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Wednesday, February 15, 2017

How to turn cow manure to biofuel.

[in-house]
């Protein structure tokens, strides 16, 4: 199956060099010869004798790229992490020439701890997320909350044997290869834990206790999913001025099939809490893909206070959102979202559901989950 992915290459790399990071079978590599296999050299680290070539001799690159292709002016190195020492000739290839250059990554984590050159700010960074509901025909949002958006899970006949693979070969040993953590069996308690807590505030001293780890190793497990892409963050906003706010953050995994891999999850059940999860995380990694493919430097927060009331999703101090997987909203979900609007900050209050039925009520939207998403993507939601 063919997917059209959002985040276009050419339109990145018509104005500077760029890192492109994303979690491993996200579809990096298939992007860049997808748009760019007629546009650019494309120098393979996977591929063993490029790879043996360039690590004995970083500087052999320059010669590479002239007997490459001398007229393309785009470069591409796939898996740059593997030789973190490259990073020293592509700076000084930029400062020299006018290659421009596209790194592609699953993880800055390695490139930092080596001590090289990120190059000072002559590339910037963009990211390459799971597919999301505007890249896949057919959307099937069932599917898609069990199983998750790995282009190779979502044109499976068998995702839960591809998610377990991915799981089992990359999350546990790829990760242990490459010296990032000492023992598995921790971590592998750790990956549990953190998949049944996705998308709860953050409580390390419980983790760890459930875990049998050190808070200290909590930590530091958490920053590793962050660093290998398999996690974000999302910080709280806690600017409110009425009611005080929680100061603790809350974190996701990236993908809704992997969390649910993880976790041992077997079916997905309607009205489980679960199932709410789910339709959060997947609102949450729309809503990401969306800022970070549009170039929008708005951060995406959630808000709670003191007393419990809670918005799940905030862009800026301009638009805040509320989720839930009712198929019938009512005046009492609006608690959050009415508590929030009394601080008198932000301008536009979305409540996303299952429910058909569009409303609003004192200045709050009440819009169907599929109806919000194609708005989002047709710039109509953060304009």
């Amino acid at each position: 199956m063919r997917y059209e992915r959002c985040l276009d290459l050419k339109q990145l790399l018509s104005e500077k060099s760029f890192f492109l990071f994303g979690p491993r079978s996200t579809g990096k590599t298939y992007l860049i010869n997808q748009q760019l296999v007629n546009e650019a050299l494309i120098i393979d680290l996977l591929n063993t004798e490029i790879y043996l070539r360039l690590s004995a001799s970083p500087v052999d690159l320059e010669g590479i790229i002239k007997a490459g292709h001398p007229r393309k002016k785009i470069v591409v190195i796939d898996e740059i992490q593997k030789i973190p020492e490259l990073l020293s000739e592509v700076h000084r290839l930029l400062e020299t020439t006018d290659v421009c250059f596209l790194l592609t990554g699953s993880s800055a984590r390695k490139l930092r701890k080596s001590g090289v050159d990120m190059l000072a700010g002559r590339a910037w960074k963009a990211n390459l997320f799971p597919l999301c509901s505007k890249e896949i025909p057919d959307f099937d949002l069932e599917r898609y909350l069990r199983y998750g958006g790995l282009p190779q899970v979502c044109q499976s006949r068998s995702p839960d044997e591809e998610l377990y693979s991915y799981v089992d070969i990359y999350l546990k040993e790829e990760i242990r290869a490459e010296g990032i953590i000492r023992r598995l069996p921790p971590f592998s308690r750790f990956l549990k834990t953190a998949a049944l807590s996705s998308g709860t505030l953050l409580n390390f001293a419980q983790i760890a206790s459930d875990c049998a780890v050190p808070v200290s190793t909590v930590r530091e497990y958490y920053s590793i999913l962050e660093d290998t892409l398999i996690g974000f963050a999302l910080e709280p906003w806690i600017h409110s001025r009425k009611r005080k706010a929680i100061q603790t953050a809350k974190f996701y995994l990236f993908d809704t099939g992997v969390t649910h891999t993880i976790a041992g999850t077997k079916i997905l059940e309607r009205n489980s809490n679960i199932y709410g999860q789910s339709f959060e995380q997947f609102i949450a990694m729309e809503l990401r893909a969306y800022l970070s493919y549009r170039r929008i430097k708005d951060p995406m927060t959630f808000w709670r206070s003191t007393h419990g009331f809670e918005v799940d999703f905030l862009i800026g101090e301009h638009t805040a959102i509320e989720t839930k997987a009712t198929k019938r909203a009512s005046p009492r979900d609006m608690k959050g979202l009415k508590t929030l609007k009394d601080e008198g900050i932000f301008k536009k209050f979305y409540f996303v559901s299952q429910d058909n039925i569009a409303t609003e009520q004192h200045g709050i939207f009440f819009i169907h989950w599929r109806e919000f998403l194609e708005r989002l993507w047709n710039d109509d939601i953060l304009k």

The San Joaquin Valley has become America’s breadbasket over the past few decades. Products including pistachios, almonds, citrus, stone fruit, cotton, and grapes are grown here and distributed all over the United States and are exported around the world. The agricultural waste creates a solid biofuels pipeline and eliminating these waste, especially cow manure, is becoming expensive and of course, problematic for the local environment.The recent launch of the Calgren Ethanol Plant is a step in helping California meet its clean energy goals while addressing the San Joaquin Valley’s terrible air pollution. The plant, according to the coalition of companies that built the facility, will churn cow manure into bio-ethanol which can then be blended with conventional gasoline. The process starts with a nearby dairy, Four J Farms. Cow manure from the 1,800 milk-producing cattle will flow down a pipeline to the Calgren plant. The manure is then deposited into the DVO-designed digester that is 16 feet deep and insulated with concrete to prevent any leakage from entering local groundwater. Bacteria that naturally occur within cows’ digestive tracts are added to the manure, when is then stored and churned there while it is kept at a consistent warmth of 101.5°F (38°C). The three-plus weeks the manure is kept at that temperature is to guarantee any pathogens would be killed off, including E. coli. The result is a system that works almost exactly like a cow’s digestive system. When the clean fuel is culled from the manure, moisture is also extracted and then recycled so local farmers can use it to water their crops. The by-product that remains at the end of the process, which emits almost no smell and has a consistency of moss, is then trucked back to Four J Farms, where employees then scatter it to use as animal bedding. Steve Dvorak, President of DVO, said that one cow alone creates about 100 to 130 cubic feet of biogas a day, or the equivalent of 65,000 BTUs or 6 kilowatt-hours daily,thus there is enough organic waste (in California) to power 2 to 3 million homes or to generate 2.5 billion gallons of clean, ultra-low carbon transportation fuels. source